Presidential Error Coins: George Washington $1 Coin

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The first article in our new series on
Presidential Error Coins.

I’m super excited to kick off our new series
about Presidential $1 Error Coins certified by NGC! Most of us coin
collectors have seen the Presidential $1 Coin Program before – four
U.S. Presidents are featured on the obverse of the circulating
dollar coins, with a new one released approximately every three
months in the order of their time in office. This series is
supposed to carry on until 2016.

I’m so excited about these new dollar coins!
They look and feel just like the Sacagawea dollars, but they have
something extra special. The edge of the coin is inscribed with
some of the standard U.S. coinage words, the date, and the
mintmark. This is a first for a U.S. coin! It’s a nice touch that
makes these coins stand out from the crowd.

This novel edge lettering is the source of many
of the error coins which have surfaced. The edge lettering is not
placed on the coins as they are struck, but in a separate
post-striking process. Struck coins are moved in large tote bins
from coin presses to edge lettering machines. Once moved, the coins
are run through an edge lettering machine. By design, the coins
enter the machine randomly so the placement of the lettering on the
edge as well as the orientation to the obverse and reverse is
entirely random. These variations therefore are not errorsI’m forced to go through the edge
die process, so there’s a chance that the inscriptions on my coins
could include improperly spaced edge lettering, partial or missing
edge lettering, or even doubled edge lettering if I’m unlucky
enough to run through twice. With such a huge amount of coins being
produced by this new minting process, it’s almost guaranteed that
all of these variations are out there.

I’ve noticed that there are many different
engravings on the edges of coins. It’s important to know that the
edge of a coin should have a certain look. I’ve counted up to a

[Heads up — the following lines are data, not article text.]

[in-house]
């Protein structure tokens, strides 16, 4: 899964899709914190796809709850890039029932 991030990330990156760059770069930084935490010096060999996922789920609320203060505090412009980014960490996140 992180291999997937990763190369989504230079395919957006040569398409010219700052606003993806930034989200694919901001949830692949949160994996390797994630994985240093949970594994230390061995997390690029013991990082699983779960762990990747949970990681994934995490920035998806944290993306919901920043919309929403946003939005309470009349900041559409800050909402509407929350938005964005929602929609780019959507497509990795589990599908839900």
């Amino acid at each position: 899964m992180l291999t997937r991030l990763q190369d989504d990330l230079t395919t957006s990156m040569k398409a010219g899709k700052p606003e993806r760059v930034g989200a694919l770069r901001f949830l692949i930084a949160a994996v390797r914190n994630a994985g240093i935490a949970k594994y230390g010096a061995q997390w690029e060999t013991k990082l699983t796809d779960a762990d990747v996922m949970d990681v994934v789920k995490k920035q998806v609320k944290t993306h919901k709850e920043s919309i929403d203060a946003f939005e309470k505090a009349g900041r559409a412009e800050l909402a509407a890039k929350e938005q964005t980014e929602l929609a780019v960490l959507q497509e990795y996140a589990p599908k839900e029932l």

dozen variations in the spacing and number of inscriptions. It’s
important to be aware of these differences when it comes to coin

2007 P

Right: George Washington $1 Coin,
obverse with exploded view of edge lettering.Left:George Washington
$1 Coin, reverse with exploded view of edge lettering. Click
images to enlarge.

Two George Washington dollar coins, edge view,
showing opposite orientations of edge lettering.At left the edge is
read with obverse up, at right the edge lettering is properly
oriented with reverse facing up. Click to enlarge

A closed up view of date and mint mark on the
edge of the George Washington $1 Coin.Click to enlarge

Now here is a sampling of the George Washington
Dollar error coins that we have seen to date. The first group of
errors show improperly spaced edge letters and partial edge
letters. This occurs when the coins “slip” as they are run through
the edge lettering machine. In some cases these errors are
accompanied by Mint caused damage as the coins “slip” in the edge
die. Note that to be recognized by NGC
as Mint Error, the improper spacing must be significant and

Improperly spaced edge lettering. Note the wide
gap between TRUST and the date preceding the date.The mint mark
overlaps the start of E PLURIBUS UNUM. Click to

Improperly spaced edge lettering. Note the
irregular gaps between legends.Click to enlarge

Partial edge lettering. The motto IN GOD WE
TRUST is missing.Click to enlarge

Partial edge lettering. E PLURIBUS UNUM is
missing.Click to enlarge

Partial edge lettering. IN GOD WE TRUST and UNUM
missing.Click to enlarge

Partial Edge lettering. Several portions of the
edge legends are missing, and mint caused damage is
evident.Click to enlarge

I recently came across a batch of coins that had
skipped the edge lettering step. It was only after inspecting the
coins that I noticed the blank edge, which NGC refers to as MISSING
EDGE LETTERING. It turns out that many thousands of George
Washington gold coins were released without the edge lettering. So,
if you ever come across coins without the lettering around the
edge, you’ll know that it was most likely due to this misstep in
the production process.

Left: Missing Edge Lettering, obverse
with exploded edge view.Right:Missing Edge Lettering, reverse with
exploded edge view. Click images to enlarge.

Please be aware that since all of these error
coins currently have a numismatic value greater than the face
amount on the coins, “alterations” made to deceive collectors are
being made. For more information about edge alterations please
refer to the article Altered Washington Dollars Surface posted on
the NGC website.

I’ve noticed some errors on the Washington
dollars that are similar to the Sacagawea errors. Planchets with
missing clad layers are thinner than normal coins and the design
appears to be weak along the edge. These errors make a huge
contrast between the copper centre that’s exposed and the ‘golden’